By reference to Table 2, it may also be seen that many of the metals listed have thermal expansion coefficients greater than that of matrix materials such as TiN and the like listed in Table 1. However not all of them may be compatible with the methods and processes exploitable to make diamond and cBN in such matrices.

In general, if any metal is intended for use as a secondary particle in any embodiment of the present invention, it must not melt and must remain as a coherent particulate component of the composite material during the fabrication procedures and methods of manufacture of the composite.

Some important key methods to produce composite materials with ceramic matrices known in the art exploit chemical precursor approaches to generate the ceramic or glass ceramic matrices. Examples of such methods are disclosed in EP 0 698 447, PCT application WO2006/032984, EP 0 7766525, EP 0 7789413 and PCT publication WO2007/148214. These methods in general make use of the phenomenon that nano-grain sized materials derived from precursor chemicals are sinterable at low temperatures, sometimes at temperatures as much as 500° C. lower than conventional sintering temperatures for already existing micron sized crystalline material particles.

The nano grain sized matrices preferred in the present invention are sinterable in the range of 900 to 1450° C., particularly if the sintering is carried out at high pressures, such as 5.5 GPa, for example. The melting point of most metals is elevated by the application of pressure due to the normal behavior of expansion of the metal at melting. Typical average elevations of transition metal melting points such as for cobalt, nickel and iron are about 30 to 40° C. per GPa. Thus for example, as shown in Table 2, the melting point of pure nickel (Ni) at 5.5 GPa is close to 1650° C. It has been determined that an appropriate sintering temperature for nano grain sized Al2O3 and TiN at 5.5 GPa is in the range 1350 to 1450° C. At these conditions particles of pure Ni will not melt and will remain as coherent particles in the sintering matrices.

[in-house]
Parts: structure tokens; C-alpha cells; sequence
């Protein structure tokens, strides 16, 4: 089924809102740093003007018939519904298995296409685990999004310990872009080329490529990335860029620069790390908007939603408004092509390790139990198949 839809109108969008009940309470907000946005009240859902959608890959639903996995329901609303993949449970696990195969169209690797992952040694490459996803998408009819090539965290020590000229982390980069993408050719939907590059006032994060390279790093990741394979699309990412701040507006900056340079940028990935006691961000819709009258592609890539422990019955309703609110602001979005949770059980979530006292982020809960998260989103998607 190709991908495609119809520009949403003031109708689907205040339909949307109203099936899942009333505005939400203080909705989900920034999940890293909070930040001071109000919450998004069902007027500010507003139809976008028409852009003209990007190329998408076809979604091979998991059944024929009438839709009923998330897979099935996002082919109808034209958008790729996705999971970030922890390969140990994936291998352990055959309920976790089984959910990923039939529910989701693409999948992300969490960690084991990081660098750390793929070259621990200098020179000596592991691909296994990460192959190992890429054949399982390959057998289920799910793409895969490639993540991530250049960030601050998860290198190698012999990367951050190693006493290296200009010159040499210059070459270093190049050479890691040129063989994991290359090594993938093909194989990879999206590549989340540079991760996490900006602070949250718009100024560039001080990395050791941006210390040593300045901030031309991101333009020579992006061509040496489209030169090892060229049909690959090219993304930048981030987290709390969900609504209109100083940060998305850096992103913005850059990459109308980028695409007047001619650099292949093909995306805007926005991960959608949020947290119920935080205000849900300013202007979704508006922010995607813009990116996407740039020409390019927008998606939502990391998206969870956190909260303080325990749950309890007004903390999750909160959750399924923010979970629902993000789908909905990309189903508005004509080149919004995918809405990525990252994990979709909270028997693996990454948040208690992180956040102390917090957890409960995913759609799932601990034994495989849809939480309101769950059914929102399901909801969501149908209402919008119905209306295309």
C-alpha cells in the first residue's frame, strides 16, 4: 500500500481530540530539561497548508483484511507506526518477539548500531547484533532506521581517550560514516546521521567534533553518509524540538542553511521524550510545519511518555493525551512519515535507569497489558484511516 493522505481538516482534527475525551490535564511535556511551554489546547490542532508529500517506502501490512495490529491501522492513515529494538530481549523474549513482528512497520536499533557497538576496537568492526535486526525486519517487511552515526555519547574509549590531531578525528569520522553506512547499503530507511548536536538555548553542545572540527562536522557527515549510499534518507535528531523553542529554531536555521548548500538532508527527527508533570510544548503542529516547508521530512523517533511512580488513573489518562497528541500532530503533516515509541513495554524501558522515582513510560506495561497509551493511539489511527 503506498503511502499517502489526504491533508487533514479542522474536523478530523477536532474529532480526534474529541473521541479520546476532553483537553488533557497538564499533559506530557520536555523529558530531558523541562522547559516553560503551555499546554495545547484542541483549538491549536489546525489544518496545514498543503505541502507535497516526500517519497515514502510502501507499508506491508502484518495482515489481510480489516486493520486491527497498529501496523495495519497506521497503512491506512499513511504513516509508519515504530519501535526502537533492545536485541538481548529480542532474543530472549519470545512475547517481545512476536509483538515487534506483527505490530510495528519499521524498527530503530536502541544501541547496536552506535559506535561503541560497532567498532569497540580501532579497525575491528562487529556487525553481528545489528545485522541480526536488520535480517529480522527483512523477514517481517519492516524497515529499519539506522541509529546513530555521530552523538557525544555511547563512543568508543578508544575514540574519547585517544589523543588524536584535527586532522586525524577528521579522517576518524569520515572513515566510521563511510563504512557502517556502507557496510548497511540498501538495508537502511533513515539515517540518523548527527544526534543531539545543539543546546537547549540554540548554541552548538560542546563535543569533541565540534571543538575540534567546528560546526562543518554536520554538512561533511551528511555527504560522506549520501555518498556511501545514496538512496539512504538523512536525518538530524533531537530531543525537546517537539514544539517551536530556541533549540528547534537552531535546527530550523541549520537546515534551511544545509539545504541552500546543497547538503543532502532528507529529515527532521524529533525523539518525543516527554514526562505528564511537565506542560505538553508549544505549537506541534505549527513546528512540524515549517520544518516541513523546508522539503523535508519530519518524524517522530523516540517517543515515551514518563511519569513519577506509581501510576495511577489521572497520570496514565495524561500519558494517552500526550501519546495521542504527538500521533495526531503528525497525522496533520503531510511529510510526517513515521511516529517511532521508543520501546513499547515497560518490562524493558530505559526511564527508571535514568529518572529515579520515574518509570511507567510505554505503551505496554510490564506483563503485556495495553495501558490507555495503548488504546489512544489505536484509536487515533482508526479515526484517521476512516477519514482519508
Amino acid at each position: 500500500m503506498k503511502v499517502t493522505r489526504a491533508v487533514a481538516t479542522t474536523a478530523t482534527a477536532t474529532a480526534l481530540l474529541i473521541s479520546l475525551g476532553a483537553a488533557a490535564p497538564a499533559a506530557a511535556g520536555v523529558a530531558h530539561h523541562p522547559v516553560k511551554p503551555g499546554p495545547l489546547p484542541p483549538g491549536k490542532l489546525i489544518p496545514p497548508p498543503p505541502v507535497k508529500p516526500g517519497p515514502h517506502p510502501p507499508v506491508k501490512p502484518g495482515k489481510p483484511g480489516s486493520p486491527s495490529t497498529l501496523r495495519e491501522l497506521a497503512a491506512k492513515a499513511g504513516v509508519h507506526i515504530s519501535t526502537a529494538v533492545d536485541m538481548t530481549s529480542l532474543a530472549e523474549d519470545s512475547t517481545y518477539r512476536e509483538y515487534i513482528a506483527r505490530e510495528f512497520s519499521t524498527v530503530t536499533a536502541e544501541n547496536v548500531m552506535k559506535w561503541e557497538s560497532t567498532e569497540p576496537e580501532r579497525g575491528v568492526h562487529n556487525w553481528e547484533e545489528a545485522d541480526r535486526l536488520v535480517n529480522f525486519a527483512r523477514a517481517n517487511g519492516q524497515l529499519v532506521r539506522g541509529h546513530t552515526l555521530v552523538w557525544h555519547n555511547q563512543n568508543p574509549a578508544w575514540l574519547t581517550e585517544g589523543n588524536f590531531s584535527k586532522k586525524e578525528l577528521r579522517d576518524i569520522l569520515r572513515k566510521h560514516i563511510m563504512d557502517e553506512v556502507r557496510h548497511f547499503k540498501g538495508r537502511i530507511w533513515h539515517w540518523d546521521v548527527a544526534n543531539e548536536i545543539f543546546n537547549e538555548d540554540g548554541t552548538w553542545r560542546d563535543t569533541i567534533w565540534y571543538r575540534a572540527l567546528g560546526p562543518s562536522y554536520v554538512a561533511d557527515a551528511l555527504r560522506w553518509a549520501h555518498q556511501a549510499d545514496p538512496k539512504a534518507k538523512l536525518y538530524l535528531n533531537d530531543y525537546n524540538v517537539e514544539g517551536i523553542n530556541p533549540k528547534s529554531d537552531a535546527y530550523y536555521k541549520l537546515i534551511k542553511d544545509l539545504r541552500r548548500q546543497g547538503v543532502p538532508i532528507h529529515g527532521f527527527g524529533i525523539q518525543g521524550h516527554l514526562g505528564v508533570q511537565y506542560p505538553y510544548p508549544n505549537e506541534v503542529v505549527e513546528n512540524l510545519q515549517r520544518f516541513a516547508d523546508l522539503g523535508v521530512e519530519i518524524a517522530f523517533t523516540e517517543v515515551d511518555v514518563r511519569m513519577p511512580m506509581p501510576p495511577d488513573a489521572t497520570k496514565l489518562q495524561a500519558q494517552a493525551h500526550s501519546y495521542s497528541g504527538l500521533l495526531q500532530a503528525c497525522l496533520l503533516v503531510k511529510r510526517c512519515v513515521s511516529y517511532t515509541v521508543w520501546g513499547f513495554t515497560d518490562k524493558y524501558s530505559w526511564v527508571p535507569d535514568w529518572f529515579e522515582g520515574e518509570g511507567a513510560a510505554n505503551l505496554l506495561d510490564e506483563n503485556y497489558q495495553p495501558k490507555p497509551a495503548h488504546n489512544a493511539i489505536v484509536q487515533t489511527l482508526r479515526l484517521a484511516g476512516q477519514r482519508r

The thermal expansion coefficient of Ni at room temperature is 13.5 ppm/° C., thus Ni may be used as an efficient secondary particle in such matrices where diamond and or cBN are used as primary particles. Composite materials of this embodiment of the invention are provided where the thermal expansion of the primary particles (diamond and cBN at about 1 ppm/° C.) is significantly less than the matrix materials (Al2O3 at 8.4 and TiN at 9.4 ppm/° C., respectively), which are in turn significantly less than the secondary particle material (Ni at 13.5 ppm/° C.).

A further example of the case fulfilling equation 1, is where diamond is desired to be bonded in a tantalum carbide matrix. By reference to Table 1, it may be seen that the coefficient of thermal expansion of tantalum carbide (TaC) is 6.3×10−6/° C. (6.3 ppm/° C.), so the thermal expansion coefficient difference to that of diamond or cBN is large at about 5.5 ppm/° C. This significant difference in thermal expansion coefficient is expected to give rise to large tensile stress fields in the TaC matrix. These large stress fields may under some circumstances be advantageous, for example where they provide for preferential crack propagation paths. However, it is also advantageous to modify and reduce the tensile stress fields in the TaC matrix by the introduction of a secondary hard particle with thermal expansion coefficient greater than that of TaC.